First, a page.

Magazine article Information Today

Building Bubbles and Indexing Images

Magazine article Information Today

Building Bubbles and Indexing Images

Article excerpt

As time goes by, web developers are accomplishing ever-more impressive innovations. These days, the web can deliver experiences that once required costly software, such as Google Documents and Adobe Photoshop Express. Web crawling search engine bots have moved from simply reading text to recognizing images. This month, we'll look at a program dedicated to web-based services and an image recognition engine that's on the cutting edge of search.

Bubbles (http://bubbleshq.com)

What is it? A site-specific browser that keeps web services running in the system tray

Who cares? Internet Explorer users who regularly rely on web-based services

How does it work? Bubbles uses Internet Explorer's rendering engine to create dedicated browser windows for a single website. From the My Bubbles window, users have two options for creating new "bubbles": They can enter a site by URL or choose from a pre-existing list of site-specific extensions. After creating a bubble, users can select options such as creating a desktop shortcut to it or having it launch automatically when Windows starts. The bubble sits in the system tray and can be opened with a single click on the icon. Closing the bubble simply minimizes it to the tray; a right click on the icon is required to actually exit a bubble.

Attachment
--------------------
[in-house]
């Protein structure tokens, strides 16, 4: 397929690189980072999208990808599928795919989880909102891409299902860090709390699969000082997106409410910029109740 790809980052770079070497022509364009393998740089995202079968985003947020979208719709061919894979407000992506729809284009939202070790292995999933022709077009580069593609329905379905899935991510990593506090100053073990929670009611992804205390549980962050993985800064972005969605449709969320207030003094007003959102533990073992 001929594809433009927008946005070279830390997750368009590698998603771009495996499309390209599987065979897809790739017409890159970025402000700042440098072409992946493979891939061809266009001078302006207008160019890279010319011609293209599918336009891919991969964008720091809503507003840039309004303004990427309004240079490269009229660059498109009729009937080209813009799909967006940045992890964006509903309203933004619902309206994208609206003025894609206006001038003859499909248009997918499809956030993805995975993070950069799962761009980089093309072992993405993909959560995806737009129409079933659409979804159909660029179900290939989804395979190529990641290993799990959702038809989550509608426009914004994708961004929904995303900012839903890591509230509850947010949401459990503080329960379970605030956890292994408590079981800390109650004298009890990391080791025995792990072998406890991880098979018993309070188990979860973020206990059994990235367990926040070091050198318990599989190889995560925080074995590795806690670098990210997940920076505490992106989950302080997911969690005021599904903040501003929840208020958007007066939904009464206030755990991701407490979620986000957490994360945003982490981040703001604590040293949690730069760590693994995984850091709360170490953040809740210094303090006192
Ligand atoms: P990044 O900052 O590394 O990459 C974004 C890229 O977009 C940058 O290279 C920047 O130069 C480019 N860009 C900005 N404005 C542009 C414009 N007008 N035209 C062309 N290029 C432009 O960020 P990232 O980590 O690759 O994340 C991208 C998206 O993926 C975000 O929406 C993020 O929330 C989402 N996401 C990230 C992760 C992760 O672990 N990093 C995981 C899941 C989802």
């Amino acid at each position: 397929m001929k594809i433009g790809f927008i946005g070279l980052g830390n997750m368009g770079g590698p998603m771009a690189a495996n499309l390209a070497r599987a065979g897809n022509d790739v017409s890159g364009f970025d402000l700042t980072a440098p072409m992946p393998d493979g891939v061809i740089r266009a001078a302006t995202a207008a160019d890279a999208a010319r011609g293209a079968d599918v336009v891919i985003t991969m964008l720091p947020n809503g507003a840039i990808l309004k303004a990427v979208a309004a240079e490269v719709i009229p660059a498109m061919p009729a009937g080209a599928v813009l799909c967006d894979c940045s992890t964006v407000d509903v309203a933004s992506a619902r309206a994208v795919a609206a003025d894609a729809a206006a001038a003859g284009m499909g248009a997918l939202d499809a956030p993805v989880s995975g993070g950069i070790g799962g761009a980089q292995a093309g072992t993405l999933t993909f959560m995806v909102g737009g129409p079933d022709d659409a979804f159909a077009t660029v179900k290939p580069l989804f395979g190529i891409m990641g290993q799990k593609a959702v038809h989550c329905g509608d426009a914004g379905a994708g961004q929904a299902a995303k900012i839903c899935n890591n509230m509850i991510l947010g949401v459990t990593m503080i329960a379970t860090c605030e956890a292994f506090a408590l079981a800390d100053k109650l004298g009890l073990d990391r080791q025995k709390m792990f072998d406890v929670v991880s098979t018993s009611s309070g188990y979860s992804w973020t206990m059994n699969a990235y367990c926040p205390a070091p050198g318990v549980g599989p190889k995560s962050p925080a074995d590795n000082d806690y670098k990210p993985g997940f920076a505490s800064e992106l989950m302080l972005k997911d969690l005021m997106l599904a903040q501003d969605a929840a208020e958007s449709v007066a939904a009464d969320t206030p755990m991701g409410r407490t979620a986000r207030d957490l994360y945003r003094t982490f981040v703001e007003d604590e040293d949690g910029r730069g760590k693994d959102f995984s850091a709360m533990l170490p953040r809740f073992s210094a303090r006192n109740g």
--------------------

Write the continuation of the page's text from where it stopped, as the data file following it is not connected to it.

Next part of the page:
If the bubble is a pre-existing extension, the system tray icon matches the site's favicon. For example, if I use the Google Calendar bubble for fast access to my schedule, its blue-and-white calendar icon shows in the system tray. The other benefit of the extensions is that they incorporate service functionality into the icon's right-click context menu. In the case of Google Calendar, when I right-click on the icon, several options appear, including the Day view, Week view, Month view, Agenda view, and Create Event. If this was a bubble that I generated by URL, my only options would be Create Desktop Shortcut and Exit.

Any bugs? I have encountered some memory leaks with the Google Reader bubble (that's when a process doesn't properly release the memory it is using, so after it remains open for a while, it begins to use more memory than it should). I've also encountered some crashes when moving between the Firefox windows that pop open as I click on items in Google Reader. Depending on which services are accessed through Bubbles, mileage may vary.

But the bug that made me stop using the current version of the product was when a pop-up ad created a new bubble to appear in while a story that I clicked in the Google Reader bubble was opening a webpage in Firefox. …

Search by... Author
Show... All Results Primary Sources Peer-reviewed

Oops!

An unknown error has occurred. Please click the button below to reload the page. If the problem persists, please try again in a little while.